Wednesday, April 3, 2013

Turns out, I look great in a skirt

Actually, it's called a Sarong.

Walking through the Denpasar airport, it was pretty clear we had entered a third world country. Everything was more or less what I expected it to be; Lots of people, plenty of tourists, a buffet of smells, a smack in the face of heat and humidity; And then... a Starbucks. Why does this not surprise me?

After collecting our bags, we made our way outside and found our taxi driver that our hotel had arranged for us. We piled into the fairly new Suzuki van, and drove North for about an hour, to the city of Ubud. The road rules in Indonesia are... insane? hectic? dangerous? non-existent? All of the above. The only traffic lights are located in the downtown area of big cities, or near the airport. Everything else is basically free reign. I think our driver used his turn signal only once on the entire drive. You don't need a big opening to switch lanes or pass a car, you just, basically, go. And intersections? Whew... There is no right of way, even for pedestrians. As you approach an intersection, you see before you a tangled chaotic mess of steel and flesh. Then you're lost in the midst of it for a brief moment before reappearing, unscathed, on the opposite side. Strangely enough, I found myself completely comfortable with all of this, even smiling to myself at the ridiculousness of it all.

The city of Ubud (all of Bali, really) consists of buildings packed in like sardines between each other, and tons, and tons, and tons of rice fields on the outskirts. In town, buildings are literally built connecting to one another, save for an occasional alley that's hardly wide enough for a scooter to bypass. The main streets are about two lanes wide, but you can't really tell because there are no painted lines on the pavement. Traffic consists of about 90% scooter, 10% other, 100% insanity. Police (Polisi) are few and far between. Everyone and his brother is a taxi driver. You can't walk two metres down main street without being approached by a taxi driver. Our hotel (a B&B recently upgraded to 13 rooms) is on a side street that's just wide enough for one car to drive down. There's a traffic jam every time a scooter tries to go one way when a van is going to other. Darta, the owner, his wife Suti, their son Abut, and Darta's parents all live on the property, as well as the staff during their 4 or 5 day shifts. We were lucky enough to get a room on the top floor (third floor) that overlooks the property and part of the 'neighborhood'.

The four roofs in the right corner here are all part of the hotel. Kajeng street runs left-to-right just beyond the tall thatch roofed building, which is the restaurant.

Sunset, looking out the same window

The family and staff are all about courtesy and service, even though everything is very cheap here. When we arrived in the afternoon on Tuesday, we were graciously greeted by Darta and his son Abut. One of the staff helped with our bags as Darta led us up to our room and gave us the run-down of the whole deal. A bit later we headed down to the restaurant where I had an excellent meal of Gado-Gado; A vegetarian meal of veggies, fried tofu and tempe, covered in peanut sauce, complemented by a crisp, cold Bintang beer. We have yet to have a disappointing meal here in Bali.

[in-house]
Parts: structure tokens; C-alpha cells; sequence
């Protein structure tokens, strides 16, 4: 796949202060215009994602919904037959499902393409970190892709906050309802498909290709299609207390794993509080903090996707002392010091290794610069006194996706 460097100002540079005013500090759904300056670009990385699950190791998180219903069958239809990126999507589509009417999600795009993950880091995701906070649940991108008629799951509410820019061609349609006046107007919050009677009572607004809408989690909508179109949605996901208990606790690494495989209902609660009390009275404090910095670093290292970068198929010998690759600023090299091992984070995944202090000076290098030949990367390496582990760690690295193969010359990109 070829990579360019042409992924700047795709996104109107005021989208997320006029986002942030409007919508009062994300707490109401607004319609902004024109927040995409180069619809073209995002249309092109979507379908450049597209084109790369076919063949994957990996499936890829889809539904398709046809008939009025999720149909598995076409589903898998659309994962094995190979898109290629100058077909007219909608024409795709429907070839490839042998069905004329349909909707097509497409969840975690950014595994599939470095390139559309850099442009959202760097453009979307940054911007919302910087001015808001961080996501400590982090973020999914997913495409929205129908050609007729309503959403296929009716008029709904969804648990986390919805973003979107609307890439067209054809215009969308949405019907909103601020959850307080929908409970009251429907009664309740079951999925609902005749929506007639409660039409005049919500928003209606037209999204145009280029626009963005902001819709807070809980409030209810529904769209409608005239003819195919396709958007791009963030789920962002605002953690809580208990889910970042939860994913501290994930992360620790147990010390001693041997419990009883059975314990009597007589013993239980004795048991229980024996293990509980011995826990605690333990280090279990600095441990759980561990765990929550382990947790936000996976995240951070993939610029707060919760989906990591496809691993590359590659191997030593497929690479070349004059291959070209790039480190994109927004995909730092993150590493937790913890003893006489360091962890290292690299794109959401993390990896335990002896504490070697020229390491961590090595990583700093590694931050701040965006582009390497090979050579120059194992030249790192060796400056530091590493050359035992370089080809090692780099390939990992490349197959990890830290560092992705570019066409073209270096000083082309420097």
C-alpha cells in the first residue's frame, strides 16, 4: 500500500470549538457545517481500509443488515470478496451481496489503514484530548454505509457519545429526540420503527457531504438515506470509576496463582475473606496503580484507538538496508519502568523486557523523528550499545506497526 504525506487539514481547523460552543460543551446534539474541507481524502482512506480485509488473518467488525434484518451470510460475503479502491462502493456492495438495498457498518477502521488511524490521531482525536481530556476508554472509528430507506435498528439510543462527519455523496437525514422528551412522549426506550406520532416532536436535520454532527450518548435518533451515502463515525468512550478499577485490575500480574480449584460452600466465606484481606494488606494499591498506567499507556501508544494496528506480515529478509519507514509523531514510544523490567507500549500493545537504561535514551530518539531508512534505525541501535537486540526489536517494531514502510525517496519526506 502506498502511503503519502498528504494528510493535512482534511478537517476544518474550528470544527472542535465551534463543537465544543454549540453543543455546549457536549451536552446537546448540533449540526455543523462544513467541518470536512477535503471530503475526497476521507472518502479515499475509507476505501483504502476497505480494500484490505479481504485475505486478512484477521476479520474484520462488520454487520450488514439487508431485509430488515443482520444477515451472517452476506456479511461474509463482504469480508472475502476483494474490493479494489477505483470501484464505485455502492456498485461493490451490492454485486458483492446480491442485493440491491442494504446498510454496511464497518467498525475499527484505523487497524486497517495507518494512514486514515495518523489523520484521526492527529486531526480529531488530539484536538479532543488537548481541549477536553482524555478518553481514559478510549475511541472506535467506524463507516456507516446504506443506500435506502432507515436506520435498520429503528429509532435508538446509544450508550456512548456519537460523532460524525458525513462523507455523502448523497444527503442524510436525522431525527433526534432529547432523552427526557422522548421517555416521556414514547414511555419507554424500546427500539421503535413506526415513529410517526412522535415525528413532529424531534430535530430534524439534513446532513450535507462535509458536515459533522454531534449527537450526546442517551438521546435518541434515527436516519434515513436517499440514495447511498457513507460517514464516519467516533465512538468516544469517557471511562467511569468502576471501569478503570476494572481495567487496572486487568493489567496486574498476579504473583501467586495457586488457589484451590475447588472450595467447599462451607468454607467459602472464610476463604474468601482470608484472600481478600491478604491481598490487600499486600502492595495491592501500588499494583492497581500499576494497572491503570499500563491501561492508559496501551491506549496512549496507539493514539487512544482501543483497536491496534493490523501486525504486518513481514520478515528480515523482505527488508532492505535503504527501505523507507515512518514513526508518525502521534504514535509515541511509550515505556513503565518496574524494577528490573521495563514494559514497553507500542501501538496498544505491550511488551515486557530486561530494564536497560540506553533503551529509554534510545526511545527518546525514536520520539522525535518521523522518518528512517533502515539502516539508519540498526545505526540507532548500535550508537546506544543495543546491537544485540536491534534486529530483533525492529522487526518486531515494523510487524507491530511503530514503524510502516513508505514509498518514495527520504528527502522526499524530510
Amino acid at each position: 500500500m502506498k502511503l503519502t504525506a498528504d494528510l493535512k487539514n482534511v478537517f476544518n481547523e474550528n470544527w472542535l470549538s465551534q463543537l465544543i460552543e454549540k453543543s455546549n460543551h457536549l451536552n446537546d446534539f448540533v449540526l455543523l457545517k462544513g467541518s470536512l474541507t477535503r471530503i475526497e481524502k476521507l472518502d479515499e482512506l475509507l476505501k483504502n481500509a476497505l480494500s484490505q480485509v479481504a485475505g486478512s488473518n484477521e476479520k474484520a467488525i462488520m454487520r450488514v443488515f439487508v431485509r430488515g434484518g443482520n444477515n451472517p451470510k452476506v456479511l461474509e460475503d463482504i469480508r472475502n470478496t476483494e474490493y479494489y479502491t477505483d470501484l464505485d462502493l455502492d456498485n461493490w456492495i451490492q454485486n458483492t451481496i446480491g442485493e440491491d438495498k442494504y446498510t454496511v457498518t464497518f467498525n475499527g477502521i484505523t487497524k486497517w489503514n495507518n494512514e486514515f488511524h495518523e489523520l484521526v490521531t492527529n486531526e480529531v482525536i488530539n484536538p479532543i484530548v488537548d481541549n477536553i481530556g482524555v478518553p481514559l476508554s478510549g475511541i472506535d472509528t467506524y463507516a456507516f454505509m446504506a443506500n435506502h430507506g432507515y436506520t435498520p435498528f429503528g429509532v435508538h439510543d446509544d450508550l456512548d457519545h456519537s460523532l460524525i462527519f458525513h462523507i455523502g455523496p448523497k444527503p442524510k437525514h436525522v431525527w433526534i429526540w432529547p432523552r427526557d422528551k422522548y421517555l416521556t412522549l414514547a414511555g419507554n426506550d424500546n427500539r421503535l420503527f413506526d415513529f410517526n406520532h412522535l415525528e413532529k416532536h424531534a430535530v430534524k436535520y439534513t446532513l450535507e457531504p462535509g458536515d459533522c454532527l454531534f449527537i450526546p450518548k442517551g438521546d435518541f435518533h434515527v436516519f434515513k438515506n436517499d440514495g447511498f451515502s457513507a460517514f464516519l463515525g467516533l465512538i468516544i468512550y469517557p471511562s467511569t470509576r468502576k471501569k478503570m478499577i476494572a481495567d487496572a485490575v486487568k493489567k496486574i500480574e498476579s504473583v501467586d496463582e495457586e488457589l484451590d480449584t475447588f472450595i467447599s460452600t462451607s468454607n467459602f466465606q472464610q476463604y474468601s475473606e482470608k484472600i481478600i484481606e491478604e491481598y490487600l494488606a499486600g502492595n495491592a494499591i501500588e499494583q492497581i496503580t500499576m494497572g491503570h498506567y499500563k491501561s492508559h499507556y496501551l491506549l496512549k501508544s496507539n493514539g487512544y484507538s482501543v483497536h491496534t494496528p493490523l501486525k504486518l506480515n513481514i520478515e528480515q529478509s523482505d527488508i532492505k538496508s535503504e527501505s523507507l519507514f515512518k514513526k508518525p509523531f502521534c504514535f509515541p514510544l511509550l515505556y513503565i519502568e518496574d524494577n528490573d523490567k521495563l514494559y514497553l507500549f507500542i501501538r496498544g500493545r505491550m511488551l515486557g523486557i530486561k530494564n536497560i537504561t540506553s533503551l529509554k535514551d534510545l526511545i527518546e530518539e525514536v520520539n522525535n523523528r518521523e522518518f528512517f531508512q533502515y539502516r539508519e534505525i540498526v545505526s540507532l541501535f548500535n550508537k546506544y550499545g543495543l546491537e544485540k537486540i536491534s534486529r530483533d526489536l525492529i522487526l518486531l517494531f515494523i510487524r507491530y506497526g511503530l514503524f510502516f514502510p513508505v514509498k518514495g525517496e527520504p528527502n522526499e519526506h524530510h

Just a ten minute walk from the door of the hotel and we're in the rice paddies, which go on and on and on. Chickens and flocks of ducks are hidden randomly throughout the paddies, grazing on the young seedlings. There are a few hut or shack looking structures throughout the fields, which I can only imagine are used for storing tools, seed, rice sacks, etc., or maybe for taking a rest, under shelter from the hot sun. One day, when walking through the paddies, the route we took not only led us through the rice fields, but also through sections of jungle, where the water ran through the channels and irrigation systems set up for the terraced fields. Here we could find wild banana trees, avocado trees, papaya trees, HUGE spiders, an occasional iguana, and a random art gallery or restaurant, which we all thought was quite strange.

This guy was just as big as the tarantula-sized huntsman spiders that I saw in Queensland, only much higher up on the creepy scale. The unfocused black blob in the background is another of the same kind of spider.

Delicious and fresh Papaya from the markets

The flora here is very reminiscent of what I experienced in northern Queensland. They even grow a lot (a LOT) of my favorite plant that I discovered in Queensland, the Desert Rose. I don't have a picture now, but I'll make sure to get one before we leave.

Monkeys in the Monkey Forest

Full moon out the back window

Thats all for now. We've still got eight days to go here in Ubud. I'll come back with plenty more pictures and stories soon enough.



  2. My bucket list just grew. Love the sarong; the only way to keep cool. Have a brilliant time.

  3. Alastair and I are going to Ubud in June - so great to read you blog, Colette